How far do you go to weed out lesser genetic defects

Two days ago in the New York Times, Gina Kolata told the story of Amanda Kalinsky, a 30-year-old woman who learned at age 26 that she would eventually die a slow, awful, premature death from a genetic disease. At first she assumed she couldn’t in good conscience bear children, since they might inherit the gene. But then she learned that she could create IVF embryos with her husband, test them for the gene, and implant the ones that would be disease-free.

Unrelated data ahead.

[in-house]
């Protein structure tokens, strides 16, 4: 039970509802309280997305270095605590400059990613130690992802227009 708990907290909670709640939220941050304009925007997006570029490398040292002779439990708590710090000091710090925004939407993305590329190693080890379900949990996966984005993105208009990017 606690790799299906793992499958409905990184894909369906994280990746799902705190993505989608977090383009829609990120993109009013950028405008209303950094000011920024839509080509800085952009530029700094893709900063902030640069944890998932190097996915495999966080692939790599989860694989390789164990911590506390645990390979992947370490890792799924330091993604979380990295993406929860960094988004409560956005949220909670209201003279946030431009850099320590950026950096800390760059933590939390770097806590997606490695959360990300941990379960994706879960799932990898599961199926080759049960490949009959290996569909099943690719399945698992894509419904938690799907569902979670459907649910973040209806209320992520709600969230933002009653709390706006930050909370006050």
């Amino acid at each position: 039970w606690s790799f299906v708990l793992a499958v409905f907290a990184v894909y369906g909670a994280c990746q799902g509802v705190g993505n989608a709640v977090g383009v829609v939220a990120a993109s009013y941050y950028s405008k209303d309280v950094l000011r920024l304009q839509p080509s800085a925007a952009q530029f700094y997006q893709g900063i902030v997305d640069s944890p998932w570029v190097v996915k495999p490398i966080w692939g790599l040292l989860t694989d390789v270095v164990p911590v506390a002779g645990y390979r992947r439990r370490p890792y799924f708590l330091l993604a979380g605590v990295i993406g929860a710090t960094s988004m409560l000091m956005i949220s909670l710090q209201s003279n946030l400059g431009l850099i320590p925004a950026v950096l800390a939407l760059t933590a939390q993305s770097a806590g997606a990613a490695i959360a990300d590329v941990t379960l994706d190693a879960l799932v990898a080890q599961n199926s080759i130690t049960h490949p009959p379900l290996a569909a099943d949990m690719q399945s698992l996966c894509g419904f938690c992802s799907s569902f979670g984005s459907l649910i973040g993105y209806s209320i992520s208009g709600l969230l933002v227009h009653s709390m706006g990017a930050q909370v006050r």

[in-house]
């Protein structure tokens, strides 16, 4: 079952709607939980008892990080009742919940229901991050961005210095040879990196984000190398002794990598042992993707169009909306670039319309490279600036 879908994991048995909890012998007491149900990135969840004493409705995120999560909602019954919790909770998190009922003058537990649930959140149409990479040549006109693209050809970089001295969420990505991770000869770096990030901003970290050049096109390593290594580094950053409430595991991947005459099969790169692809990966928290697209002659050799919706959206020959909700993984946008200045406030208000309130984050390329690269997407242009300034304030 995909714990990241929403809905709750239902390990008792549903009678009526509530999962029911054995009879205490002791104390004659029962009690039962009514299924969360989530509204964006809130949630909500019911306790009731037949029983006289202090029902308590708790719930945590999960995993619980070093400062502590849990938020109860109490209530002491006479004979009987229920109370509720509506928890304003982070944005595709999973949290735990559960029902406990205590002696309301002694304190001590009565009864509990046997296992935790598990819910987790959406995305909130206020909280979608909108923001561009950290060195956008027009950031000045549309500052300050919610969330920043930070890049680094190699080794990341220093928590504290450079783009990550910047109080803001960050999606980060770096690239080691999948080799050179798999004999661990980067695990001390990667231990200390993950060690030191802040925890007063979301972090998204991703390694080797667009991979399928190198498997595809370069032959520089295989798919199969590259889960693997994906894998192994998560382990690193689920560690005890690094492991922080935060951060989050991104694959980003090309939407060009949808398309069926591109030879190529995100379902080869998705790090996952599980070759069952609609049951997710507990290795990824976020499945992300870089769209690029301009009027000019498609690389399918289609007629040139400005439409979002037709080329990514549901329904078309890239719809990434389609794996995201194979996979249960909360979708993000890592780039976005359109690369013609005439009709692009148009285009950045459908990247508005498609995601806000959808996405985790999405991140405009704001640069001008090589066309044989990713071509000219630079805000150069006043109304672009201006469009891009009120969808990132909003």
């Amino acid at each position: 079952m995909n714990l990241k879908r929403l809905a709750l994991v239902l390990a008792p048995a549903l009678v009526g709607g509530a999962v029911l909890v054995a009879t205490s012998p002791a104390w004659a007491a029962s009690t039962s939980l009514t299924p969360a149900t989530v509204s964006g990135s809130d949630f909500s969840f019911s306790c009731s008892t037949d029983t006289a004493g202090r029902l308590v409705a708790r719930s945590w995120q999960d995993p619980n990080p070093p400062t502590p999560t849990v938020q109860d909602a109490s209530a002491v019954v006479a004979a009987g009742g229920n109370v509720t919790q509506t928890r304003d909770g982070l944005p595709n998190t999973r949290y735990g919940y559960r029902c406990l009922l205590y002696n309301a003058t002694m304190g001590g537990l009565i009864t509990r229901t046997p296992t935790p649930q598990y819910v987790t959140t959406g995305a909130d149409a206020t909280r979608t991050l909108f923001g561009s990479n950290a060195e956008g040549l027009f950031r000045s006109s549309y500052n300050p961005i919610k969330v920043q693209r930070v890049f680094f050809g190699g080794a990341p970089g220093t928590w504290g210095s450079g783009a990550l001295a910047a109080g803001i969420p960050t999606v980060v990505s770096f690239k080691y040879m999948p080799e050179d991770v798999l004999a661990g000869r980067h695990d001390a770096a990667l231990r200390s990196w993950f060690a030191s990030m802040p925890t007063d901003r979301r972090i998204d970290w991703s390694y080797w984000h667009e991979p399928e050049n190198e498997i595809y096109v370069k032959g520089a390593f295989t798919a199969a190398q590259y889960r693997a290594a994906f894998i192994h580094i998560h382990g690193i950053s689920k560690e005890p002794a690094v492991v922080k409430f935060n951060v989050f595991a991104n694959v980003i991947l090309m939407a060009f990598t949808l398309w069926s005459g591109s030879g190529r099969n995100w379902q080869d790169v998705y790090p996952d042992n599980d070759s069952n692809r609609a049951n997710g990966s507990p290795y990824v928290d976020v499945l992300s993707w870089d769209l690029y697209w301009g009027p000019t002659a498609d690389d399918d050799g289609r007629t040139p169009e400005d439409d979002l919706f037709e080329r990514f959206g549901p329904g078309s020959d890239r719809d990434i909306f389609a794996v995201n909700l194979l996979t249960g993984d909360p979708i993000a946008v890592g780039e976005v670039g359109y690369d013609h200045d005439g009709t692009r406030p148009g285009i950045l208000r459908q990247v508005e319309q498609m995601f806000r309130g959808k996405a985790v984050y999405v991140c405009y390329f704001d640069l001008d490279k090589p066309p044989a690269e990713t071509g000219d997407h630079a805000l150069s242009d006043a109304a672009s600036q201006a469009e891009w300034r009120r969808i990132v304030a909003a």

Embryo screening is a double-edged technology, full of grim possibilities. One worrisome trend is the spread of this practice from diseases that strike children to diseases that strike adults. It’s logical to question how far we should go in weeding out lesser or less immediate defects.

Read the full, original story: The Moral Effects of Experience

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